Touch the Soil News # 161
An old wisdom says big future events cast big shadows in the present. This is not trying to predict the future, but simply looking at the shadows showing up on the paths humanity has elected to travel upon. If we don’t like the shadows, humanity can choose a different path if it so chooses.
One of the difficulties that arise when detecting big shadows is what to do about them. Since our readership is made up of folks with diverse backgrounds, experience and knowledge, we’ll just leave answering that question to our readers.
As we present the three dilemmas, we could not assess which one was the highest priority. Accordingly, the numerical sequence we present them in is not necessarily the order of their importance.
Ongoing soil tillage sends topsoils into oblivion
Ominous Shadow 1 – Loss of Topsoil
When talking to the good folks at Kelp4Less, the fact arose that soil does not like to be uncovered. Nature is always trying to cover soil with something – even if it’s just weeds. The forests, prairies and wetlands are a testament to nature’s plan of protection. So is there a lesson here to the world’s agricultural practices?
A popular image of farming is a tractor pulling a plow across the land and uncovering the soil – something nature would never do. Once the soil is uncovered it is subject to two extreme risks: 1) Erosion by wind. 2) Erosion by water.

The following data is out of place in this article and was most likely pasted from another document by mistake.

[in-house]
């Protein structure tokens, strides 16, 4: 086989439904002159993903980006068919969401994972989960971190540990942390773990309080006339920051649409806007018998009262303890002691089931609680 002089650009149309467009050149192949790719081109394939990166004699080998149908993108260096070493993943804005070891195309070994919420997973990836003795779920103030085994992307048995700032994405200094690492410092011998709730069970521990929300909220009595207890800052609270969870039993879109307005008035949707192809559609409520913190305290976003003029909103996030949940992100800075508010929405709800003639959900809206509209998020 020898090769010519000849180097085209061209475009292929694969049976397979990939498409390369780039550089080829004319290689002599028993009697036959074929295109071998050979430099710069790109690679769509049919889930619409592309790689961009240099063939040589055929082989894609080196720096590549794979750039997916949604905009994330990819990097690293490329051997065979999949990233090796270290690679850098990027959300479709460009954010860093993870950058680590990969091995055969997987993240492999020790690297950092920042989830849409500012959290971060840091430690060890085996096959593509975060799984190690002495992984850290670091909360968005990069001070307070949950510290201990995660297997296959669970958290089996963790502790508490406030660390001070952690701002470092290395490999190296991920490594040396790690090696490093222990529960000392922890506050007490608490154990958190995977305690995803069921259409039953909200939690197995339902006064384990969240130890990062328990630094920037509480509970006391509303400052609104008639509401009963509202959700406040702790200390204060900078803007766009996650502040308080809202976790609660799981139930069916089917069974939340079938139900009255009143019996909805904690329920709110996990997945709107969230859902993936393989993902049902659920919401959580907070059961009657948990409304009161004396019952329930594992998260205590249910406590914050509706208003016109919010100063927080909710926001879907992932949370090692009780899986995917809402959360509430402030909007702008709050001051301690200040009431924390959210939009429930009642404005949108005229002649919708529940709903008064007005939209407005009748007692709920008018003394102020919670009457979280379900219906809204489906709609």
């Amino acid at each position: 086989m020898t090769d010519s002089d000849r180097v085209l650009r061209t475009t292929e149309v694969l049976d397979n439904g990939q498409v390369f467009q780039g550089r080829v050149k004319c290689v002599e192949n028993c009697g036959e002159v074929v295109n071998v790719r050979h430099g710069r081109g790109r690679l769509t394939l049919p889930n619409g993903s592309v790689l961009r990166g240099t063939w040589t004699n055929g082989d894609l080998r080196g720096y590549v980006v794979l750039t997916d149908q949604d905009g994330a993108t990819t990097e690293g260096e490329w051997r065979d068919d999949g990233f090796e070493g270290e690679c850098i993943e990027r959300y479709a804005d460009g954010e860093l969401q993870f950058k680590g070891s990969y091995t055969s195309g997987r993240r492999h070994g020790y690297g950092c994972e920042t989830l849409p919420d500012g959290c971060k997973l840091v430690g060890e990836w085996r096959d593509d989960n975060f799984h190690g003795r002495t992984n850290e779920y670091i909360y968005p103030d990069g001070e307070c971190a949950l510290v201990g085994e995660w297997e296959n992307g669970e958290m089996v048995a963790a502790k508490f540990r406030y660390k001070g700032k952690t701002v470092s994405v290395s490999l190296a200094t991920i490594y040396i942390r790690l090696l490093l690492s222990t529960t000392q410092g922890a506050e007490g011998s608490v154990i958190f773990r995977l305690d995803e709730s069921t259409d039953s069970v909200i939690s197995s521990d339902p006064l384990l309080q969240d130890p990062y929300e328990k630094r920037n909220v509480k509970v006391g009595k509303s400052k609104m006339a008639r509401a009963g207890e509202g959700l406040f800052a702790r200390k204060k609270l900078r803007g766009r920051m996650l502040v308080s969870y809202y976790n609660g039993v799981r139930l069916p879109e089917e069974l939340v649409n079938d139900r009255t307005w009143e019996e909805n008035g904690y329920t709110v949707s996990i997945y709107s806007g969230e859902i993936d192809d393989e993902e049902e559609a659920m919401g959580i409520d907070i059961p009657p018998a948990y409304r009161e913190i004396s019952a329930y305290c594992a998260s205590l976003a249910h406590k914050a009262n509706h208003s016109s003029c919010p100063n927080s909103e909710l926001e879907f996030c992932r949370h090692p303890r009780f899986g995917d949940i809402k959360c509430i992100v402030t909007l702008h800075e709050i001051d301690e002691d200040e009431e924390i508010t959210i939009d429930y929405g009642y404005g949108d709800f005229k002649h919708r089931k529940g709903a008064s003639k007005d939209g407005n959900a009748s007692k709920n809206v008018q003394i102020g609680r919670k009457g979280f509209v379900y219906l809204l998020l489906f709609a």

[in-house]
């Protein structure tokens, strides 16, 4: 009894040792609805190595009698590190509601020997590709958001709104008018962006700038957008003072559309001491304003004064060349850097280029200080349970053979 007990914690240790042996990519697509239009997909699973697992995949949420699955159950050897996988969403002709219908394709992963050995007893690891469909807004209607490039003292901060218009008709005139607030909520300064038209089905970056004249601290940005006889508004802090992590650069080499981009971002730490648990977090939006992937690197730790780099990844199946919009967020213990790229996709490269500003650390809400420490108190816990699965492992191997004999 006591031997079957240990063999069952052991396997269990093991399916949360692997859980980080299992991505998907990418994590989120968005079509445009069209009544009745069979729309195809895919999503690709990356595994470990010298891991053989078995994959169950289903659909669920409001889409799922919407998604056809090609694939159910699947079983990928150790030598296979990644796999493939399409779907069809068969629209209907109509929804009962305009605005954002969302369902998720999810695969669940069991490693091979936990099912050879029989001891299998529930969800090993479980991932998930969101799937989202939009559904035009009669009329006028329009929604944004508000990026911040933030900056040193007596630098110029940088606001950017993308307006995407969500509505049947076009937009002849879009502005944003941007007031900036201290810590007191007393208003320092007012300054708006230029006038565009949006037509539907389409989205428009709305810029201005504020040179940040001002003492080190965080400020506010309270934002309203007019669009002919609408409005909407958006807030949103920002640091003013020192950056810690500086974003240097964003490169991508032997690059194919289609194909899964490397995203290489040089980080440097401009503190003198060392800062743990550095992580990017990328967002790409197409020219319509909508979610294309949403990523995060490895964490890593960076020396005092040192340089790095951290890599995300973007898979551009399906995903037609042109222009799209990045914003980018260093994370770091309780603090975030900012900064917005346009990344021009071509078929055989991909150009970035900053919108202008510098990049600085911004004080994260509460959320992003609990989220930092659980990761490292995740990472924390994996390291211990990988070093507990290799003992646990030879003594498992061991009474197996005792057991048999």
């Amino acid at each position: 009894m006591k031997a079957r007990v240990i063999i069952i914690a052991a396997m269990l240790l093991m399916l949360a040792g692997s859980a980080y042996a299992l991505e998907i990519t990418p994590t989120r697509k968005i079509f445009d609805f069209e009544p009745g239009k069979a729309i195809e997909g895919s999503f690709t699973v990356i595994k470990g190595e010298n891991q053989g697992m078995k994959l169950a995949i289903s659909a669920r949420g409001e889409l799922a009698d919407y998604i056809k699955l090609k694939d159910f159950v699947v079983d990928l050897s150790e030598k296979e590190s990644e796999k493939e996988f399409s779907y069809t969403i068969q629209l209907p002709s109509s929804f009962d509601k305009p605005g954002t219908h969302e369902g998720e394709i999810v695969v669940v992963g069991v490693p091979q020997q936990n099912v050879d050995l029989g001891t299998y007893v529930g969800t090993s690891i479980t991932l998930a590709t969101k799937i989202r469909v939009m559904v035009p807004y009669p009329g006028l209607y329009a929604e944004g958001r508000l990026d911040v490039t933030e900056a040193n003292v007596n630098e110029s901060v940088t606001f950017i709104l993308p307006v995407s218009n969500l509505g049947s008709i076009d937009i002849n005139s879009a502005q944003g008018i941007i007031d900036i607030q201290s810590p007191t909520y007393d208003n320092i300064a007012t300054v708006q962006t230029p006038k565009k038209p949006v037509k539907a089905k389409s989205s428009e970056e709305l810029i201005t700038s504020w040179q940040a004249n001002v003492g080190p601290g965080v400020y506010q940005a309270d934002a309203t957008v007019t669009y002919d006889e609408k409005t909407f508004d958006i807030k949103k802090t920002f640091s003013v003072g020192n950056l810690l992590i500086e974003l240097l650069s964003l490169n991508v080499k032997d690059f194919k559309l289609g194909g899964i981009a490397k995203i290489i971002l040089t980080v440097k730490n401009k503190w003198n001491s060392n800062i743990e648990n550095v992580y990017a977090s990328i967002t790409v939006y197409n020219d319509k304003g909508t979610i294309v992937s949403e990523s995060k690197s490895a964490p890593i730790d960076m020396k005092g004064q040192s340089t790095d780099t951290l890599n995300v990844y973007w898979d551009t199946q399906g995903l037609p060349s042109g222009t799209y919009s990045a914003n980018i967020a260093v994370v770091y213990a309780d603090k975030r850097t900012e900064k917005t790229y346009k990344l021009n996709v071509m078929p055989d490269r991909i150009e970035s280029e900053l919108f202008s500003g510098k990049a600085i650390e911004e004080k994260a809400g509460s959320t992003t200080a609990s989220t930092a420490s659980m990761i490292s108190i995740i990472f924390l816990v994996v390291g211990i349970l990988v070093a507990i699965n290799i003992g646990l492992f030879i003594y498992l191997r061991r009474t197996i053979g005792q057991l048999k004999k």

Without topsoil, abundant plant life is not possible. Estimates are the United States loses almost 3 tons of topsoil per acre per year. Some experts estimate that on current trends, the world has about 60 years of topsoil left. To replace one inch of topsoil can take between 500 to 1,000 years. This leads to one of the greatest dilemmas in modern human history – modern farming (tillage) practices represent one of the greatest threats to food and food production.
Annual topsoil loss in the U.S. is equivalent to 17 million rail cars filled with soil.
According to the American Farmland Trust, 1.7 billion tons of topsoil is lost to erosion each year in the U.S. For perspective, a typical railroad box car holds about 100 tons of cargo. So, the next time you’re counting the cars a train is pulling, think about a train pulling 17 million cars. That is the number of box cars full of topsoil that is lost each year. And oh, by the way, that train would be 178 thousand miles long – a distance equal to 7.5 times around the equator. If the train were traveling 50 miles an hour, you would be waiting at the railroad crossing for about 150 days – 24 hours a day.
The five largest states in terms of topsoil loss are:
1) Texas – 225 million tons
2) Iowa – 147 million tons
3) Minnesota – 140 million tons
4) North Dakota – 133 million tons
5) Kansas – 102 million tons
The nation (and world) has already identified this ominous shadow – as efforts for no-till farming have already surfaced. The issue is that no-till is not in the political debates, and the present speed of no-till adoption is not sufficiently arresting the growing shadow of topsoil loss.
Following is a soil erosion lesson for children that makes all the main points simple.